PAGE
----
Newspapers from Brazil are covering climate change more frequently, according to a study published last month. The study carried out by the News Agency for Children's Rights and supported by the Climate Change Communication Program at the British Embassy in Brazil evaluated a sample of 997 articles.
The pieces considered comprised news articles, editorials, features, columns and interviews from 50 publications published between July 1st 2005 and June 30 2007.
The authors found that one article was published on the theme every two days in the last quarter of 2006 onwards, while one article was published every five days at the beginning of the time period.
According to the study, the environmental perspective is the main angle from which the media cover the issue (35.8%), followed by looking at the economic impact (19.7%). Only 2% of texts highlight the specific impacts of climate change on low-income populations.
Newspapers also prioritize reporting the impacts of climate change over understanding what is causing it and ways to address the problem.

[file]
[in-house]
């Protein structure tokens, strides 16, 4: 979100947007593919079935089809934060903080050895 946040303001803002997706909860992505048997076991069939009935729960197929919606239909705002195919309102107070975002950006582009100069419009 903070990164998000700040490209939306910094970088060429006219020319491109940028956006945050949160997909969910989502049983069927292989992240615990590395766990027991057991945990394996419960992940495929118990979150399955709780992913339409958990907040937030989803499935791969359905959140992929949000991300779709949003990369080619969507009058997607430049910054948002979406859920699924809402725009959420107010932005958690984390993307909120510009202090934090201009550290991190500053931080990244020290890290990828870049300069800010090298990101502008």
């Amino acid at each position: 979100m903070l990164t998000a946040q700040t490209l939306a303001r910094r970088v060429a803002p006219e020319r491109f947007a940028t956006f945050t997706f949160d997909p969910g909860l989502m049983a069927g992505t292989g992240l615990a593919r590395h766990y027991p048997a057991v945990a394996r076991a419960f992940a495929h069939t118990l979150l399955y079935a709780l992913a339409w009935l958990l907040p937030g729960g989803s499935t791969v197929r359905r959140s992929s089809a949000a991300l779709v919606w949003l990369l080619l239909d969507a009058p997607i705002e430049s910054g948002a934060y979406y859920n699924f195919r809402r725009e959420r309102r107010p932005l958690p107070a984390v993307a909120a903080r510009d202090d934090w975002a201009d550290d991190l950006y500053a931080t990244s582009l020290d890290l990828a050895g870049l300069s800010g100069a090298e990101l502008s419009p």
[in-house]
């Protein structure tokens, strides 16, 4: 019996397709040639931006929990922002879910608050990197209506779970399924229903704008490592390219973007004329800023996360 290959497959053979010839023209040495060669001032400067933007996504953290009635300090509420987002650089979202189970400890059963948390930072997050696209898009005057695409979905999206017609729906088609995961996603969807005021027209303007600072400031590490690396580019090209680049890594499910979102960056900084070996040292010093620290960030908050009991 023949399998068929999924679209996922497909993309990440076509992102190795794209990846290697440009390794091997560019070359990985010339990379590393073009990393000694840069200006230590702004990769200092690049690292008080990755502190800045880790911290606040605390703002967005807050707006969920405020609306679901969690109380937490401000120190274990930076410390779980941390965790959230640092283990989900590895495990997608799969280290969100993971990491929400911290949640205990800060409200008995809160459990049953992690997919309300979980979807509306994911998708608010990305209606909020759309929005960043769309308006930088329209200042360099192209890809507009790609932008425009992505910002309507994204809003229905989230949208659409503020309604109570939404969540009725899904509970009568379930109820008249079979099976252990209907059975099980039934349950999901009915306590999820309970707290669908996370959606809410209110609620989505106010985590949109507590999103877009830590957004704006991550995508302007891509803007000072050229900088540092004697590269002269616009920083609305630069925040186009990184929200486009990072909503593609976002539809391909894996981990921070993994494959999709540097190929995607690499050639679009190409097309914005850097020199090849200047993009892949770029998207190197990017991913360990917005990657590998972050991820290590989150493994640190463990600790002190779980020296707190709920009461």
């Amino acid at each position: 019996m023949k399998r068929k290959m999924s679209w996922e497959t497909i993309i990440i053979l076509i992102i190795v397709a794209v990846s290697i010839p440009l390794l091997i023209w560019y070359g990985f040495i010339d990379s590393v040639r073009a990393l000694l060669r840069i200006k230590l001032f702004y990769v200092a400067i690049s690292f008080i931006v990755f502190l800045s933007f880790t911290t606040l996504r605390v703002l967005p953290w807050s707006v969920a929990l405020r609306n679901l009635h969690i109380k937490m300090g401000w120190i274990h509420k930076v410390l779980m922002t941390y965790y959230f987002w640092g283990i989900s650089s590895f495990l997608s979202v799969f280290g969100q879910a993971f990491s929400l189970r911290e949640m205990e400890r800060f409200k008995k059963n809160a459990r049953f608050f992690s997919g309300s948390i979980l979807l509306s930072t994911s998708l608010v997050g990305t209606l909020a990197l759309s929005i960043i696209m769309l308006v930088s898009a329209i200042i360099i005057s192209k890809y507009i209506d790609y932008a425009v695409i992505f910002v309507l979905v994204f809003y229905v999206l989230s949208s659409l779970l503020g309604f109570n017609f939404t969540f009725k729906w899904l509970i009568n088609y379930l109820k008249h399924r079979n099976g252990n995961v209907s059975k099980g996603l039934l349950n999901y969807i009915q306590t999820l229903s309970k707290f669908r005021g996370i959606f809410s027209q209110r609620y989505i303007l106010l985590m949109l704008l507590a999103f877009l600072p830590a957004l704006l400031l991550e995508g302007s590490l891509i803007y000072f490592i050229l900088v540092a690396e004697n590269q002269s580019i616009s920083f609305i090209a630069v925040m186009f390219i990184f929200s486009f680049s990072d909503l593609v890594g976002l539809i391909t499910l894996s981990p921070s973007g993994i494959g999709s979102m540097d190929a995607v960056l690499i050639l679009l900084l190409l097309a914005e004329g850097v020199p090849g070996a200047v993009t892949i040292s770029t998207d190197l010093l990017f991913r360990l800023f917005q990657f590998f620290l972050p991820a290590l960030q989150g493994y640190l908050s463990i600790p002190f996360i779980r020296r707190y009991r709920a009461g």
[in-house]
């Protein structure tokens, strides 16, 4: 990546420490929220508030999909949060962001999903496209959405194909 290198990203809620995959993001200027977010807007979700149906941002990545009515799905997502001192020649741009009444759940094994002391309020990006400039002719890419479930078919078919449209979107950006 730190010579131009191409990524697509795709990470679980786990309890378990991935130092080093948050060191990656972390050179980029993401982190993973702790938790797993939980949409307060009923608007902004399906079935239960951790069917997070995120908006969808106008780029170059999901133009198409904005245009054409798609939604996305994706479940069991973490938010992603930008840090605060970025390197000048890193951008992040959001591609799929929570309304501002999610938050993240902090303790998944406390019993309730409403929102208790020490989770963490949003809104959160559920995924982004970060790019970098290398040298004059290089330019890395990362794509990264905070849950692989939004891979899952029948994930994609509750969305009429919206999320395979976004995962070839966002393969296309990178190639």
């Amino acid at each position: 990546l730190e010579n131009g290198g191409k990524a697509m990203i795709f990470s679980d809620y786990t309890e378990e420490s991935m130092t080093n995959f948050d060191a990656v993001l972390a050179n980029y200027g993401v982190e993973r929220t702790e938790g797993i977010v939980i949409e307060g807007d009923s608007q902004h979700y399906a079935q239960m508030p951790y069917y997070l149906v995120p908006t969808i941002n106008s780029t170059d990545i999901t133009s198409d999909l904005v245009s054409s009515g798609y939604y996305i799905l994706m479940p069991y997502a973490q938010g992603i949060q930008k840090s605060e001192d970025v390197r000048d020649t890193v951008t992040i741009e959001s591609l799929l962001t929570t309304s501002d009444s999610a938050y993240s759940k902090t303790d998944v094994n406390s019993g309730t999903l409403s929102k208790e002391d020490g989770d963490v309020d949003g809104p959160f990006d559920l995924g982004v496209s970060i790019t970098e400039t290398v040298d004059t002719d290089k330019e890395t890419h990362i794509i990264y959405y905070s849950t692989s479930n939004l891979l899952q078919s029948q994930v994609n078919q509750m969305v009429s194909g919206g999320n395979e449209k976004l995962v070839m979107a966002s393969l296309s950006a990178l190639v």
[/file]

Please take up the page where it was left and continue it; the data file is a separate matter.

Around half of the stories that mention a specific location deal with the international scenario alone or its relation to the Brazilian context; the rest focus on climate change in Brazil.
In general, journalists consulted a variety of sources. The most popular were public authorities, experts, technical and academic institutions, private companies and foreign governments. But only 9.5% of articles presented contrasting opinions, and 28.5% didn't mention the sources of information they used.
The authors of the study write that the results should contribute directly to advances in the strategy used by the media to cover climate change.
"They are, at the same time, relevant for expanding the dialogue between different sources of information and media outlets on this issue," they add.
Claudio Angelo Monteiro, science editor of Brazil's largest national newspaper, Folha de S, Paulo, highlights a limitation of the study. According to him, analyzing large national newspapers in the same bag as small local newspapers means that it is hard to see specific trends in national newspapers such as Folha de S. Paulo and O Estado de S. Paulo, which have impact on the national political agenda.
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